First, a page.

I received a free copy from the author for a fair and honest review.
Henrietta The Dragon Slayer
Author: Beth Barany
Genre: YA Fantasy
Series: The Five Kingdoms
Publisher: Firewolf Books
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Henrietta, the legendary Dragon Slayer of the Kingdom of Bleuve, can’t stomach the thought of one more kill. Yet, in order to save her dying mentor, she must go on one last quest. But will misfit companions, seasickness, and an ego maniacal king derail the quest for the healing stone? And will she be able to cut past her conscience and kill the dragon?
The cover gives just enough info to let me know the MC is a kick-ass girl, a win in my book. The book description poses a lot of questions that I want answered, but I mostly wanted to read the book based on the last sentence of the description. Can she? Will she?I was intrigued when I read the book description, and I was not disappointed.
We are introduced to Henrietta, the main character from page one. By the end of the third chapter we are introduced to the main group of characters, the problem, and have enough questions to keep me reading.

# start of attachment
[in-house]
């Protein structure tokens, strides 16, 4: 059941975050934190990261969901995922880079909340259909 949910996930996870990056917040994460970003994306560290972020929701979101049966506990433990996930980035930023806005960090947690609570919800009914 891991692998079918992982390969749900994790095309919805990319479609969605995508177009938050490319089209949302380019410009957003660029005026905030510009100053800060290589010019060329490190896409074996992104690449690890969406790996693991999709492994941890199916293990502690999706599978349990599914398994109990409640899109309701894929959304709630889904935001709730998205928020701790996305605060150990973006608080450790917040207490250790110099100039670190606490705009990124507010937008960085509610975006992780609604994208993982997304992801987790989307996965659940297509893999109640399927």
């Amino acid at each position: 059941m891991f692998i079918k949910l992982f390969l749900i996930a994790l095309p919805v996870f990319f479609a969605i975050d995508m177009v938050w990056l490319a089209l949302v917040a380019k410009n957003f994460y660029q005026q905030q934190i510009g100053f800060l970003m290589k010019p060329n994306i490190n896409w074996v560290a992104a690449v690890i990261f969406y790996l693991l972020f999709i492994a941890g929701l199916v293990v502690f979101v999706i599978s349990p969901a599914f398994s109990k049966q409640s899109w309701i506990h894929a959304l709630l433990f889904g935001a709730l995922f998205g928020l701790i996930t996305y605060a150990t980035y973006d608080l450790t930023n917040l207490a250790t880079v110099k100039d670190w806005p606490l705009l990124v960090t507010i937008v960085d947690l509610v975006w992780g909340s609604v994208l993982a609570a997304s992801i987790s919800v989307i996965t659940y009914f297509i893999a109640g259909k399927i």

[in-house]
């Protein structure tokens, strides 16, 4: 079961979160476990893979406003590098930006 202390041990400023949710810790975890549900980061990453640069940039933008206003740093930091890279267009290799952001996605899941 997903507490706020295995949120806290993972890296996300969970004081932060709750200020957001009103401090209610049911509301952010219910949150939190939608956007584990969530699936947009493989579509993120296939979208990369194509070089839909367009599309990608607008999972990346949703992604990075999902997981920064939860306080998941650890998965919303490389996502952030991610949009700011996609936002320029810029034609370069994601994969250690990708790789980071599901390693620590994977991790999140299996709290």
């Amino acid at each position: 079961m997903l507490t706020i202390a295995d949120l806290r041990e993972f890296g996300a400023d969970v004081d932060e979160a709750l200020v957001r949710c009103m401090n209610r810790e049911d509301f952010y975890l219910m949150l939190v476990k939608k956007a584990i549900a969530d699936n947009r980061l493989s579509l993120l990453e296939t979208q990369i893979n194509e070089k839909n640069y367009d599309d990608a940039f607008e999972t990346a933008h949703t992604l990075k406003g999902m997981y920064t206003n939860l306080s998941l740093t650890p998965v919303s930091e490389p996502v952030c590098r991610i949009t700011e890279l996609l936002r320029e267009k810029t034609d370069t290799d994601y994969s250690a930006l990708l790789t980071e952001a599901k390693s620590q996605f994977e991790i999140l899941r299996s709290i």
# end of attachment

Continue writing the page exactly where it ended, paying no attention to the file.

The pacing was just right, and matched each scene to a T. The fight scenes adrenalized me and the riding horseback was calming. Through twist and turns, my questions were answered and more were posed.
What Barany did in this book that is unique, is she made the character’s own conscious the villain. Henrietta plays with a lot of back and forth on what she should do, what she can do, how others perceive her, and the struggles she experiences being a female dragon slayer. This world is definitely run by men, and Henrietta gives a good kick to the male-dominated world. The question of “What is the right way?” is in many of her thoughts and actions, as well as presented by the other characters.
Each character learns and grows as the book progresses. Henrietta and Franc grow, I think, the most and I can’t wait to see how that relationship grows in the next book.
The characters were all well-developed, each one with their own personality. Jaxter was perhaps my favorite character, as his background was mostly hidden even though he was the most open. There was humor and sorrow, anger, and annoyances (Franc!) and I felt connected with each one.
The book definitely ended on a good note, what book doesn’t? And I am salivating for the next one.
AND this one will be joining Number The Stars in my daughter’s future library, I can guarantee that one.